If something is labeled as “organic,” I trust it. I trust that the sources are pure, it lacks GM ingredients and it was as sustainably and humanely produced as possible. But when it comes to organic cookies, ice cream or other treats, I never thought the “organic” label meant the food was lower-calorie or had less fat. Apparently, I’m alone.
Psychologists at the University of Michigan, Jonathan Schuldt and Norbert Schwartz, released a new report called “The Organic path to obesity? Organic claims influence calorie judgments and exercise recommendations” outlining consumers’ judgments of the “organic” label. In the study of 114 students, most assumed that if a cookie did not have an “organic” label, it had more calories than one with the label. (Both cookies given to the students had the same calorie amount.)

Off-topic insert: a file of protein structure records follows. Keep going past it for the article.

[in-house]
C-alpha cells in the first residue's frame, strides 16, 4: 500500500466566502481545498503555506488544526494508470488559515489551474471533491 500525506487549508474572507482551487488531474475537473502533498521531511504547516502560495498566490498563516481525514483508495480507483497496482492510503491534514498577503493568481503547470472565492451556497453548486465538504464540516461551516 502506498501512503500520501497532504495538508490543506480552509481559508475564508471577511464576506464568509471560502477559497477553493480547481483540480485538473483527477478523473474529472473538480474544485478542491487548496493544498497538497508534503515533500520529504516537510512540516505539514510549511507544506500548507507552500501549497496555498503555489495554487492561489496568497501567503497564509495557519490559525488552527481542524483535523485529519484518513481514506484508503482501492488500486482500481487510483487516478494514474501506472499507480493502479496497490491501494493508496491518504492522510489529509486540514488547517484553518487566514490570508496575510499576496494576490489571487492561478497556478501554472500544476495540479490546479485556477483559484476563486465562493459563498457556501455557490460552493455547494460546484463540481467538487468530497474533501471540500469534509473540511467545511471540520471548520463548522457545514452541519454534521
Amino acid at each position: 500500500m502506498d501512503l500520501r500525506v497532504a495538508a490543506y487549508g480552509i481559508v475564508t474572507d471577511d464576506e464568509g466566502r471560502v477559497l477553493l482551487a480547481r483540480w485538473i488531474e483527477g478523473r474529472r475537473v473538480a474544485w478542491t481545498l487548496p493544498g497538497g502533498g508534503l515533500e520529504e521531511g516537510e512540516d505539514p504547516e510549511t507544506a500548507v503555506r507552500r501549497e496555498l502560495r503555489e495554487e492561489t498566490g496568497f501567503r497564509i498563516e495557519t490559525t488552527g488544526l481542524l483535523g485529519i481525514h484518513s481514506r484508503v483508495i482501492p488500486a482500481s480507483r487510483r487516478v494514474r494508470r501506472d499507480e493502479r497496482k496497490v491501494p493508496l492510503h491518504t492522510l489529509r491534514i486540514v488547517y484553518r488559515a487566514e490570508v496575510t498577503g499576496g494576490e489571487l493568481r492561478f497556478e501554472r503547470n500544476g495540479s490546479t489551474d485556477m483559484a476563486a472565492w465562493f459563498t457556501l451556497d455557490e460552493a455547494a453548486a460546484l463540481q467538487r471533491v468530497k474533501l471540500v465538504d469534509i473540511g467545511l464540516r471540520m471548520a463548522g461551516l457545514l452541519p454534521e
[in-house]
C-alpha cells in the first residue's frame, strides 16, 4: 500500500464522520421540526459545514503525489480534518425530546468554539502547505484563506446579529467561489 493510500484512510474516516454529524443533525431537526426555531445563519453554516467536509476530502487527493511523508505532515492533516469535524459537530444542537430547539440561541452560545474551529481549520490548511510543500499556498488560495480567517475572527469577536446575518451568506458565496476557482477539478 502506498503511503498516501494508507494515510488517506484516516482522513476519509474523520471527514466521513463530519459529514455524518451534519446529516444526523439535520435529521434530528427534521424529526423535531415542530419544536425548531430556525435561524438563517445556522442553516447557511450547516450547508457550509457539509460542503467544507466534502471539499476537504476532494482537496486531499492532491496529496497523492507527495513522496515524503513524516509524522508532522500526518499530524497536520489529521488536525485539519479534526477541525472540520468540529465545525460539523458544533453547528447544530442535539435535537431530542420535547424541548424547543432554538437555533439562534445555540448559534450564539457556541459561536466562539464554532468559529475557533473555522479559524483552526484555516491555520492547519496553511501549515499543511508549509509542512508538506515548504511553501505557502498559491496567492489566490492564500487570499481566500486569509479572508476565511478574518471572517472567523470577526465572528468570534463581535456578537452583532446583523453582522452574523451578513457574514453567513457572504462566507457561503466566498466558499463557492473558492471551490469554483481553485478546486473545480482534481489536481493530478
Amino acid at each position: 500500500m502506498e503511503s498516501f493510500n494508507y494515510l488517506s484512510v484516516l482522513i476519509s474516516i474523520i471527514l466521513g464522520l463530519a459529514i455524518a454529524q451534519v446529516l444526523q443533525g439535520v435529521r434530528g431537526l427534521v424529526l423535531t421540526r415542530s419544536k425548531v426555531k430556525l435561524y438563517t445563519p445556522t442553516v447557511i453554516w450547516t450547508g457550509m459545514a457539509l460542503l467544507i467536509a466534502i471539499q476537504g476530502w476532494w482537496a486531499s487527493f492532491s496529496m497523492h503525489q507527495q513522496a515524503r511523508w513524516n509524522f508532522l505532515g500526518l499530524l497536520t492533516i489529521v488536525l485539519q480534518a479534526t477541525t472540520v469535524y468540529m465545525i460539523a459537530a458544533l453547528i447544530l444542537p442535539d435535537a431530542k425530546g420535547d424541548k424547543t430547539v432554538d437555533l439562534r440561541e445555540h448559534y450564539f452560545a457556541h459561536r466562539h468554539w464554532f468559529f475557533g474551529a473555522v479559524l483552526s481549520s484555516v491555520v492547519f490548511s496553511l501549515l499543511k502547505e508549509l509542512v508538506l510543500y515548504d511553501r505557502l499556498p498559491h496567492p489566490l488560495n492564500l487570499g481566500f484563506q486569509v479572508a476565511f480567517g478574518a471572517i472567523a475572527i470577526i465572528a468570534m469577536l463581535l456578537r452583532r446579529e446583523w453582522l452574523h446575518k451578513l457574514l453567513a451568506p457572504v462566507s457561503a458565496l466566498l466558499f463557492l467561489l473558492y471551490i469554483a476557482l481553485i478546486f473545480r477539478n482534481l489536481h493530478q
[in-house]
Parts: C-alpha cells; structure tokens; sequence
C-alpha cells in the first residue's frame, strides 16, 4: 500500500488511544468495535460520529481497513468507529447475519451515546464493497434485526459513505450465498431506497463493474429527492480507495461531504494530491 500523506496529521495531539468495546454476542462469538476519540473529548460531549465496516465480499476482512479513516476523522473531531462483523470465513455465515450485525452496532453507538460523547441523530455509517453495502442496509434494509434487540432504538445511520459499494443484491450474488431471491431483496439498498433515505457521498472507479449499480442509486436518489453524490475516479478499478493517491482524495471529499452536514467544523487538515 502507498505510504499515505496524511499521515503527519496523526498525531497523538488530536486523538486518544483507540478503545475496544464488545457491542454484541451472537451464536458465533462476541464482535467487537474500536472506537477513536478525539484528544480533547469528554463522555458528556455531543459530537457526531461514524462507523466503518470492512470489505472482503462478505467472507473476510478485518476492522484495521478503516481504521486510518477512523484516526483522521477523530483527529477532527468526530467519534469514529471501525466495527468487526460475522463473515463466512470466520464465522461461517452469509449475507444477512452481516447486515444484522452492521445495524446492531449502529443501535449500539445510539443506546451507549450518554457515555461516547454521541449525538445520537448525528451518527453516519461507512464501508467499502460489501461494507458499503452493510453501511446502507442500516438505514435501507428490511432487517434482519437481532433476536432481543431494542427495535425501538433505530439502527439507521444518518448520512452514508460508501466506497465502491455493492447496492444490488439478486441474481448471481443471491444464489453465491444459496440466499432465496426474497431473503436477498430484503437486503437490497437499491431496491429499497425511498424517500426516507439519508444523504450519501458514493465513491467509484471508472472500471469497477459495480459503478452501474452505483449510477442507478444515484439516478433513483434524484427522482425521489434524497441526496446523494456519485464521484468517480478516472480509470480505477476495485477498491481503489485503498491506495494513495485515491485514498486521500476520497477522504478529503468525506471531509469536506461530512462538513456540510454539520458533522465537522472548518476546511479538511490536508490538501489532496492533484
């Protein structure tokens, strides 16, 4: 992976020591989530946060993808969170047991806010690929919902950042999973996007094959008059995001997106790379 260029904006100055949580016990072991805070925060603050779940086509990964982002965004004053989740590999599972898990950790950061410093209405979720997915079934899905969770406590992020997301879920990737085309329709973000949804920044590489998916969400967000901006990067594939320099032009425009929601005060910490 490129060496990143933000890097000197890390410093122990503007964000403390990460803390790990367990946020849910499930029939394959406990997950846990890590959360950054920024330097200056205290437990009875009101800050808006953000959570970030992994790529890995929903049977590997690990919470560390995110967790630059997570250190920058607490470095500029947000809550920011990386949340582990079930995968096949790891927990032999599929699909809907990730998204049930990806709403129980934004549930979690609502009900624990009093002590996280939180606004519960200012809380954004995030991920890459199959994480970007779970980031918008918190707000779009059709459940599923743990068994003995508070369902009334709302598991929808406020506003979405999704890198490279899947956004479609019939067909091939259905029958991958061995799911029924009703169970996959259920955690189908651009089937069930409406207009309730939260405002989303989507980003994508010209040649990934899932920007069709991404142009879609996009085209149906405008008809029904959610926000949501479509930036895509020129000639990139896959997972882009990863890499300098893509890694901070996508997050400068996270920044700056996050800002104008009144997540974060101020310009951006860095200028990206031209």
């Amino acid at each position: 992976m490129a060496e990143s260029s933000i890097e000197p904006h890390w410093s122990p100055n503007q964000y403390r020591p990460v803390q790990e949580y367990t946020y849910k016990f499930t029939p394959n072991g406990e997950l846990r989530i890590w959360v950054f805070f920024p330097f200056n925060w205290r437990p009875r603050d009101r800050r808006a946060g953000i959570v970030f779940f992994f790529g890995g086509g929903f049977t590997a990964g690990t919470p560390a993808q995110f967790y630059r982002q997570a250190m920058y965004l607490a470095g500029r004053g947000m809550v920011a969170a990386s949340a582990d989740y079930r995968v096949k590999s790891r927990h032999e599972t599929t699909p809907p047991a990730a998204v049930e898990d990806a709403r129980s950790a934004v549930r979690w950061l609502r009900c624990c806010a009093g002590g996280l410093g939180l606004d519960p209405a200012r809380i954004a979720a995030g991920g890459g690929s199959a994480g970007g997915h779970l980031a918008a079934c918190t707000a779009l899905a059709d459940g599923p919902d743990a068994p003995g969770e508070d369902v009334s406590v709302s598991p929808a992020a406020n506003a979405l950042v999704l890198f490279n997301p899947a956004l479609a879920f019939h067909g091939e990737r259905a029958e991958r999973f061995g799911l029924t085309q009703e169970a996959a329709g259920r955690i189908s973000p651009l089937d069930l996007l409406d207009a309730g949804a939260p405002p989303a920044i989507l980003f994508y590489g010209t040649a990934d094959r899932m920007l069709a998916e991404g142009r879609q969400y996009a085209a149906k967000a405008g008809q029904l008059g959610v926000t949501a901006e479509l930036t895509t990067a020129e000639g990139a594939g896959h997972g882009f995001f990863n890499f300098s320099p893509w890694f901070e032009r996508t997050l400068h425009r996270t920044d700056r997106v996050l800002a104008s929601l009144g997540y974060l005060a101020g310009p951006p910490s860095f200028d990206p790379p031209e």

“These inferences are…more pronounced among perceivers high on pro-environmentalism,” Schuldt and Schwartz outlined in the study. “Moreover, when evaluating a person with a weight-loss goal, forgoing exercise is deemed more acceptable when the person has just chosen organic rather than conventional dessert.”
This study begs the question: Will we see a new epidemic of obese, organically-minded consumers? Will more people start buying unhealthy organic treats believing they are healthy? Will America’s diabesity problem be the result of organic chocolate chip cookies and organic chicken wings and not of fast food and trans fat?
What do you think? Are your shoppers smarter (and healthier) than these students? Do you feel a duty to educate people on the true meaning of “organic?” Sound off below.